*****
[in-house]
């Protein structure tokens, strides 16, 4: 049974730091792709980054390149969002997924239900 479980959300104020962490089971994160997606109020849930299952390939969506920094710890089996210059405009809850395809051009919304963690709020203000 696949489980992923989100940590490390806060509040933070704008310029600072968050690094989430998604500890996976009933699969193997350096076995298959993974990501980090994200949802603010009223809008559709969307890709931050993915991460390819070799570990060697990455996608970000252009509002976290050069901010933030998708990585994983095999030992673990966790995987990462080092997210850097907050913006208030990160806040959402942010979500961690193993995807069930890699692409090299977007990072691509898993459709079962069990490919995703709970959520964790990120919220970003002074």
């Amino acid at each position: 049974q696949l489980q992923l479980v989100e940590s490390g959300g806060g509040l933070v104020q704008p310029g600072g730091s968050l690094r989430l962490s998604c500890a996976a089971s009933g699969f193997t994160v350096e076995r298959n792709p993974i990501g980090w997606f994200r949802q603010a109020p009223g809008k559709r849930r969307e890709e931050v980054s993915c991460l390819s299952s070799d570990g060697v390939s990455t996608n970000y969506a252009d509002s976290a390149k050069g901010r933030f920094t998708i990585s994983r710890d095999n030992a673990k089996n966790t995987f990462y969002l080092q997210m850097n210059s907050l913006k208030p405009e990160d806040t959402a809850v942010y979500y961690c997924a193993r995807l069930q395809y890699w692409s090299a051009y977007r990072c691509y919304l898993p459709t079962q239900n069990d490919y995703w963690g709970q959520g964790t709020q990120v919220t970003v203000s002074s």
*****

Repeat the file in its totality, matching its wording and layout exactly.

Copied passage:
[in-house]
């Protein structure tokens, strides 16, 4: 049974730091792709980054390149969002997924239900 479980959300104020962490089971994160997606109020849930299952390939969506920094710890089996210059405009809850395809051009919304963690709020203000 696949489980992923989100940590490390806060509040933070704008310029600072968050690094989430998604500890996976009933699969193997350096076995298959993974990501980090994200949802603010009223809008559709969307890709931050993915991460390819070799570990060697990455996608970000252009509002976290050069901010933030998708990585994983095999030992673990966790995987990462080092997210850097907050913006208030990160806040959402942010979500961690193993995807069930890699692409090299977007990072691509898993459709079962069990490919995703709970959520964790990120919220970003002074």
């Amino acid at each position: 049974q696949l489980q992923l479980v989100e940590s490390g959300g806060g509040l933070v104020q704008p310029g600072g730091s968050l690094r989430l962490s998604c500890a996976a089971s009933g699969f193997t994160v350096e076995r298959n792709p993974i990501g980090w997606f994200r949802q603010a109020p009223g809008k559709r849930r969307e890709e931050v980054s993915c991460l390819s299952s070799d570990g060697v390939s990455t996608n970000y969506a252009d509002s976290a390149k050069g901010r933030f920094t998708i990585s994983r710890d095999n030992a673990k089996n966790t995987f990462y969002l080092q997210m850097n210059s907050l913006k208030p405009e990160d806040t959402a809850v942010y979500y961690c997924a193993r995807l069930q395809y890699w692409s090299a051009y977007r990072c691509y919304l898993p459709t079962q239900n069990d490919y995703w963690g709970q959520g964790t709020q990120v919220t970003v203000s002074s």